“The first thing patients need to understand is that having stress and anxiety at this time is a normal part of the process. Life doesn’t stop. It becomes more complicated. In the United States, we’re into schedules and being busy and having it all. It’s really an unfair and unrealistic pressure we put on ourselves,” he said.
Posts on social media about individuals with cancer who are active might intensify the dread.
“The intent is good, trying to portray to patients that you can enjoy life and pursue your dreams. That’s true to a certain extent, but when we put it in hyperdrive, we add unnecessary pressure. It’s OK to have bad days,” Park added.
Some mental health issues must be treated whether or not cancer is diagnosed.
“This is where a physician or counsellor can pick up clues. The human psyche is complicated, so you need a whole-person assessment,” he said.
What Role Does Mental Health Have In Cancer Outcomes?
More than 90% of oncologists interviewed agreed or strongly agreed that mental health has a major influence on cancer outcomes.
Although many oncologists provide in-house support, several have said that mental health services are insufficient.
There is evidence that having a mental health disorder prior to a cancer diagnosis may have an influence on results.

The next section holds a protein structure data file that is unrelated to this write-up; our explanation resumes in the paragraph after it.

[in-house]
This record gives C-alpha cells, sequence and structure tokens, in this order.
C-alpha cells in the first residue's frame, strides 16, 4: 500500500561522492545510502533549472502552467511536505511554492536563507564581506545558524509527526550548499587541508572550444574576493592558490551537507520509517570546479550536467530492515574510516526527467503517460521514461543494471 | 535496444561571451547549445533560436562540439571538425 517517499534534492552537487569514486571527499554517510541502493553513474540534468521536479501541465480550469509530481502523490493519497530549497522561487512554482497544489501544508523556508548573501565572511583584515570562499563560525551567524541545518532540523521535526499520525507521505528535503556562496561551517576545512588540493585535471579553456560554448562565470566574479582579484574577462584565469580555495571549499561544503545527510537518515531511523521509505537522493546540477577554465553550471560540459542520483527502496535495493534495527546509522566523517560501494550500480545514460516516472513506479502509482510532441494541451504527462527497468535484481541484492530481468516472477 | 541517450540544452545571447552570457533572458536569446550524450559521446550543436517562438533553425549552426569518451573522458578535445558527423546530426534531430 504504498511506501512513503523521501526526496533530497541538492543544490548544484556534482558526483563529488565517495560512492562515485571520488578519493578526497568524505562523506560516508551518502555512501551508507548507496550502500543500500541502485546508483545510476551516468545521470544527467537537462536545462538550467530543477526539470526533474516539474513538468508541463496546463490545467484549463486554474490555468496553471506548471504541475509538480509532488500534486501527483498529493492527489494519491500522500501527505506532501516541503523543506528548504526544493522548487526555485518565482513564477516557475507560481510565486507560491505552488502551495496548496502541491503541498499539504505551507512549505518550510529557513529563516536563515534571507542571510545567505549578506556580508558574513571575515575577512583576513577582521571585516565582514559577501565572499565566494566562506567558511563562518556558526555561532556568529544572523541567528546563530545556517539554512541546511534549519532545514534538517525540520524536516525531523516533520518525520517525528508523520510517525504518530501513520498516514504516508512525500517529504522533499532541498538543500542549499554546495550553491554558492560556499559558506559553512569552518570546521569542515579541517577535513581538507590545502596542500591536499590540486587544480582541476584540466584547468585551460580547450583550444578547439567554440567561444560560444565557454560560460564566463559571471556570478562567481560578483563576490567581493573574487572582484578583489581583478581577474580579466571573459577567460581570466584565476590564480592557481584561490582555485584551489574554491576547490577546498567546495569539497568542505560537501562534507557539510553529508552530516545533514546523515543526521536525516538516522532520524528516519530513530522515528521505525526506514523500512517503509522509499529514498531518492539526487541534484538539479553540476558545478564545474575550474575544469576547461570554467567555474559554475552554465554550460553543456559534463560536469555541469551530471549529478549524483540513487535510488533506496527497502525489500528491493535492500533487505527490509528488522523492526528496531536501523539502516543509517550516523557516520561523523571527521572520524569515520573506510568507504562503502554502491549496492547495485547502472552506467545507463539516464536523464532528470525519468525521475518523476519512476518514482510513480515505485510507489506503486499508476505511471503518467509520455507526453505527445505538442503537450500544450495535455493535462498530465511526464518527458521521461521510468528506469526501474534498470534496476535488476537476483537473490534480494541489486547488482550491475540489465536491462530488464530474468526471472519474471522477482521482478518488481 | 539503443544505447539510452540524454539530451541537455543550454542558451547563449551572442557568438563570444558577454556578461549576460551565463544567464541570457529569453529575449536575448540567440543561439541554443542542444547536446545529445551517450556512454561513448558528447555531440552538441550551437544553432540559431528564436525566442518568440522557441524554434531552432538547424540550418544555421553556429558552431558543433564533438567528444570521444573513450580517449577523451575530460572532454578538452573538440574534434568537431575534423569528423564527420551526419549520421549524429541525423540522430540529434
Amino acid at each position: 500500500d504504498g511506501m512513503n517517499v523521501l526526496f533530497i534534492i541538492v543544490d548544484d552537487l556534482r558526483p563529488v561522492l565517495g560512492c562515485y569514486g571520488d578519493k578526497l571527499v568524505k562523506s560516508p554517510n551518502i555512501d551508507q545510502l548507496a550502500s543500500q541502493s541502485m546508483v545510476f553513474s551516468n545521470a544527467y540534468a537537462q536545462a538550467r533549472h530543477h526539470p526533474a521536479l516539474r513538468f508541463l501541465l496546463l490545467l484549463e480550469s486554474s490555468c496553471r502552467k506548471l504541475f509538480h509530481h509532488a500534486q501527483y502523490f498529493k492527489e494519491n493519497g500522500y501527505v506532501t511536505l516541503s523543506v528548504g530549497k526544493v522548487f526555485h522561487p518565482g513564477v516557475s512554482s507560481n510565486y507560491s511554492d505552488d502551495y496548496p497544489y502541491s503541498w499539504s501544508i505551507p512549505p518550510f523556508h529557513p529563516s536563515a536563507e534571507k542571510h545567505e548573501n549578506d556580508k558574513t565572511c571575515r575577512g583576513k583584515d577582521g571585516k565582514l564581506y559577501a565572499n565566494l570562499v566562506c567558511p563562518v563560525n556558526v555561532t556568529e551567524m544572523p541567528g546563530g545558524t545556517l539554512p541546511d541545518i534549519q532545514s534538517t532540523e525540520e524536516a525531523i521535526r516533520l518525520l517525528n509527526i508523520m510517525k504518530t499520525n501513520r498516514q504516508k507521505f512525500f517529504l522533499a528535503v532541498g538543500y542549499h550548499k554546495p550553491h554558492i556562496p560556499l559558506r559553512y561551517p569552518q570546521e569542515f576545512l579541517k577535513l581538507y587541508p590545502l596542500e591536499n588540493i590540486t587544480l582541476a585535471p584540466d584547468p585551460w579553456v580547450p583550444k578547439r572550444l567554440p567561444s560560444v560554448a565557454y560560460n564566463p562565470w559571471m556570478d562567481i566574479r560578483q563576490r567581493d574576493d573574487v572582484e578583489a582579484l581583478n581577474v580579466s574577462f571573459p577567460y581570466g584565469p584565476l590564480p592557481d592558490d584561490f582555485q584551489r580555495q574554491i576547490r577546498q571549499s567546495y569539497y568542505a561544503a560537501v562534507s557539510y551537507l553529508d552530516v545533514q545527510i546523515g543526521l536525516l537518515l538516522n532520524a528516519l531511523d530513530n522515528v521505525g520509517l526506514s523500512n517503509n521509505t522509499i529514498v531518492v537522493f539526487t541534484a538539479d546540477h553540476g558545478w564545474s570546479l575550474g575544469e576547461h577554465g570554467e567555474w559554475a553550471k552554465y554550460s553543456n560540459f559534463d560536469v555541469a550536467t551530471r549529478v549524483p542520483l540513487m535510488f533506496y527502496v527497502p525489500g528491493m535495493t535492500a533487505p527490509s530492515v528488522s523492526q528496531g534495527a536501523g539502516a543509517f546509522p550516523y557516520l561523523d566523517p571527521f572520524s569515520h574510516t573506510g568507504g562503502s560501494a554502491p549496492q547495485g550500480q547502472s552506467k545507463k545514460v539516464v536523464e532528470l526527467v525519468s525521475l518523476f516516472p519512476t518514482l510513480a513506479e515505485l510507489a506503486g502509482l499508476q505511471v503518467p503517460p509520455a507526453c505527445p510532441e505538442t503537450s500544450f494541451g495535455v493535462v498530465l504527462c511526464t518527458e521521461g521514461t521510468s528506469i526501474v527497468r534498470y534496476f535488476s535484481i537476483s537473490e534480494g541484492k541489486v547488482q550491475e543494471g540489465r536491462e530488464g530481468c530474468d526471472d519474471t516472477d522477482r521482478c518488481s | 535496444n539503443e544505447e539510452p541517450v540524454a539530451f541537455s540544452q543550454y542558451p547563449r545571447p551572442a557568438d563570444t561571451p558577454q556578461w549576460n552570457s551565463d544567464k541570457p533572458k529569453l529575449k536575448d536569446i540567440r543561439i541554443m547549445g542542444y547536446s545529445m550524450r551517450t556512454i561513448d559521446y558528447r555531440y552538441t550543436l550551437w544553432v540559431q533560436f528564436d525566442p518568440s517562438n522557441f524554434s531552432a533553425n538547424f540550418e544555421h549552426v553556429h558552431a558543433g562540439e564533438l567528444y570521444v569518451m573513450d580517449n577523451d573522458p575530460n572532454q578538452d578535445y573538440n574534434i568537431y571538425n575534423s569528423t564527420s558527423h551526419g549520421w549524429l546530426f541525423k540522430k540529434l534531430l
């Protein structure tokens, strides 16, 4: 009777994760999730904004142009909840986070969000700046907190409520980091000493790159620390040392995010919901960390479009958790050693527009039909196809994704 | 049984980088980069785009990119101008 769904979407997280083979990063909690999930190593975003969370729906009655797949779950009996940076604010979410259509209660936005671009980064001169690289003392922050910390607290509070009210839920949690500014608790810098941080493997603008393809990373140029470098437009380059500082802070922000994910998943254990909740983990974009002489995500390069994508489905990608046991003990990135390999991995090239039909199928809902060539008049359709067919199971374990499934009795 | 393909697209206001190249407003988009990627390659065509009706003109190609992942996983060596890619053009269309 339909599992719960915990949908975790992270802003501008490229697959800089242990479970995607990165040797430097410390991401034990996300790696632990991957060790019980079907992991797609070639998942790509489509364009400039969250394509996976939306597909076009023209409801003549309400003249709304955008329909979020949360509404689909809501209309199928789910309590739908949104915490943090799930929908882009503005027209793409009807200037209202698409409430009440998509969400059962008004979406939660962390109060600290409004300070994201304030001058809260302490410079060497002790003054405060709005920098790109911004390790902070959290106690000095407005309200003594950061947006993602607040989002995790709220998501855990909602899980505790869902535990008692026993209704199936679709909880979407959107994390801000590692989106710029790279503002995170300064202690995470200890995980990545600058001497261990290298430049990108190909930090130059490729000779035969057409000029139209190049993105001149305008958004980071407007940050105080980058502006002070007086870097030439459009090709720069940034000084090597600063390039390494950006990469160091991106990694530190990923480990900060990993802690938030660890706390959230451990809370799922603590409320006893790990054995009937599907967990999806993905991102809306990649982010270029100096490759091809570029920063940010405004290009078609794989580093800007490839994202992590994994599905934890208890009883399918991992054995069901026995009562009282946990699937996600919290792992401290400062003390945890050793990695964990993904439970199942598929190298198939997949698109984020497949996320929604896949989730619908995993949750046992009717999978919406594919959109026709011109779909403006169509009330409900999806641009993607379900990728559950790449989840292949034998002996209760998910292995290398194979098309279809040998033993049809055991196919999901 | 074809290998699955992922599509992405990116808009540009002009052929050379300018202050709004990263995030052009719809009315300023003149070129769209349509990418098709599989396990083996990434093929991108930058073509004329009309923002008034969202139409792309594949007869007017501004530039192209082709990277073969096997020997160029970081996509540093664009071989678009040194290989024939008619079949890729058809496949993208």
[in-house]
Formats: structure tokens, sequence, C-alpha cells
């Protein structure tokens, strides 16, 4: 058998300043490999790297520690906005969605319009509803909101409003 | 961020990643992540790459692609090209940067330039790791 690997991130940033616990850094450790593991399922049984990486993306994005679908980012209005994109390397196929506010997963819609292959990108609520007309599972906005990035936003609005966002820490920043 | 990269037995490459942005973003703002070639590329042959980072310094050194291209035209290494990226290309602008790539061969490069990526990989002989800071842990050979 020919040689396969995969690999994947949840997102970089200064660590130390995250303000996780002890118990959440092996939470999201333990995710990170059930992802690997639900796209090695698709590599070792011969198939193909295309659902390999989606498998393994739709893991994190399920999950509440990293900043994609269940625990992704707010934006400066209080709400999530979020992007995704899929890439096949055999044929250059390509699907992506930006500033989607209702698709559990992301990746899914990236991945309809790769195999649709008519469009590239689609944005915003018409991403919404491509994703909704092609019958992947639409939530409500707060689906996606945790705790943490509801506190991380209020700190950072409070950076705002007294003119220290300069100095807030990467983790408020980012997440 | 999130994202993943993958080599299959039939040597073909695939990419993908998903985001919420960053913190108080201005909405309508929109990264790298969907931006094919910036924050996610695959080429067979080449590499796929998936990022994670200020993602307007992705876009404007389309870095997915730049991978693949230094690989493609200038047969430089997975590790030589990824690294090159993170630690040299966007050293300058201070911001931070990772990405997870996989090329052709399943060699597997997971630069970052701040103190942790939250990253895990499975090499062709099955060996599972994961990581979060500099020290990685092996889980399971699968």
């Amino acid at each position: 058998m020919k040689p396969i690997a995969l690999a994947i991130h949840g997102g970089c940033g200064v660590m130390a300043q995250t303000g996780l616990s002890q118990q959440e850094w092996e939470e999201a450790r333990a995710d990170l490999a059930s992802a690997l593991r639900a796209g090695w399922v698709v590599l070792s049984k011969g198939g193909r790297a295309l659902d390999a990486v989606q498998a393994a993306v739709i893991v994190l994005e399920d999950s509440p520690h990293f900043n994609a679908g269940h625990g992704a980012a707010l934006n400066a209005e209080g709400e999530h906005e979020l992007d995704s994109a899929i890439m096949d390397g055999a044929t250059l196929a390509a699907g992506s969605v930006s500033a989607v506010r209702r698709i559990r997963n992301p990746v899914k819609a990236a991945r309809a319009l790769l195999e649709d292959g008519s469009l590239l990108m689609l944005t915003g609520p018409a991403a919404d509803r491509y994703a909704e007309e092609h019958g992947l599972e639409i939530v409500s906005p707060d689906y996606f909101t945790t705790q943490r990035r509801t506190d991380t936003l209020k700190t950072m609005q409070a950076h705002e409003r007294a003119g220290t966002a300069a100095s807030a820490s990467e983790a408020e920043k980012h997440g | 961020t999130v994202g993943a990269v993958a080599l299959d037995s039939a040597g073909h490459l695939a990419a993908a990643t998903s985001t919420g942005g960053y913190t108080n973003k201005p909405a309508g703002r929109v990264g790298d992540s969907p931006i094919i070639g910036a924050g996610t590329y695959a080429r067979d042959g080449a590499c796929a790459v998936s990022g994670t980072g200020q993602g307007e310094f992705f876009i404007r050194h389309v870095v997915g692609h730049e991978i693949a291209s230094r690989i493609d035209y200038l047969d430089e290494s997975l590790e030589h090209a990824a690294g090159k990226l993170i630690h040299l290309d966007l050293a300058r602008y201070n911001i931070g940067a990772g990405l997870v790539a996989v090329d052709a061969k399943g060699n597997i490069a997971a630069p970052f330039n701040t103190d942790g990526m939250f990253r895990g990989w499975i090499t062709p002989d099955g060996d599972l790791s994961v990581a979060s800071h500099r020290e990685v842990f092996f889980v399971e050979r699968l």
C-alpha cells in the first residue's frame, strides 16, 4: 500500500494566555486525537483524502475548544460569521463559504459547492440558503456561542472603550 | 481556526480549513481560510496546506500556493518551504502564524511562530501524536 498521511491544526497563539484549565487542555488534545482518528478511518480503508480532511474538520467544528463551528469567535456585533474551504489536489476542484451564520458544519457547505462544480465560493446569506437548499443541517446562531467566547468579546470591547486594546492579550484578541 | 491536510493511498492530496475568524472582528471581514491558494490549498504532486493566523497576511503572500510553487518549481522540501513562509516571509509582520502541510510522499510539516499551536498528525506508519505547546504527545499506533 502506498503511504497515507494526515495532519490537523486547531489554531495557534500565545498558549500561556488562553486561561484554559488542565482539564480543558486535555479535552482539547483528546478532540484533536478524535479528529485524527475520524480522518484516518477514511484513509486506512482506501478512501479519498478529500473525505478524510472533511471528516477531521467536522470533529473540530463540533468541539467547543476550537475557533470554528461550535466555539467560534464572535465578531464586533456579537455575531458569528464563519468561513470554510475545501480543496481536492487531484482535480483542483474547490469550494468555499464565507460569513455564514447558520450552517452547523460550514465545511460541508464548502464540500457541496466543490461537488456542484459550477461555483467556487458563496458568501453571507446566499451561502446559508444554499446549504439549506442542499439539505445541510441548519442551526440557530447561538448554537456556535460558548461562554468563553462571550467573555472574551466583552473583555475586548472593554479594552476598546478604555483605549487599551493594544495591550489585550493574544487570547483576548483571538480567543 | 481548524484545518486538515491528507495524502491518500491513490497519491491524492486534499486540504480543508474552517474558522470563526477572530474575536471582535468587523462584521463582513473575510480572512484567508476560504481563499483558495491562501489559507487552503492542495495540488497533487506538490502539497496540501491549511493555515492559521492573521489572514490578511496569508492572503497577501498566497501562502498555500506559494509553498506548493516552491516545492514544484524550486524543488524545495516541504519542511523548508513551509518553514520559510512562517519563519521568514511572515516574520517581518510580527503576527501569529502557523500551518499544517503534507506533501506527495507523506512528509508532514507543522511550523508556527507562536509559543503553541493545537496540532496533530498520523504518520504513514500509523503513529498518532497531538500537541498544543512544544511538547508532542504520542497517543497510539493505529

“There are obvious reasons, such as the patient not being motivated due to a depressed outlook on life. They may not come to treatment as scheduled or stop taking medications. Then there’s a mind-body connection that doesn’t show on tests. We can’t discount this, though we don’t fully understand,” Park said.
He feels that an optimistic mindset is vital, but he stresses a nuanced message.
“We don’t want to give patients another job. And we don’t want them feeling guilty or at fault if their cancer gets worse. The last thing I want to do is give my patients more burden,” Park added.
Palliative care, which emphasises symptoms and quality of life, is necessary for optimal health. Two-thirds of oncologists agreed that commencing palliative treatment early improves results.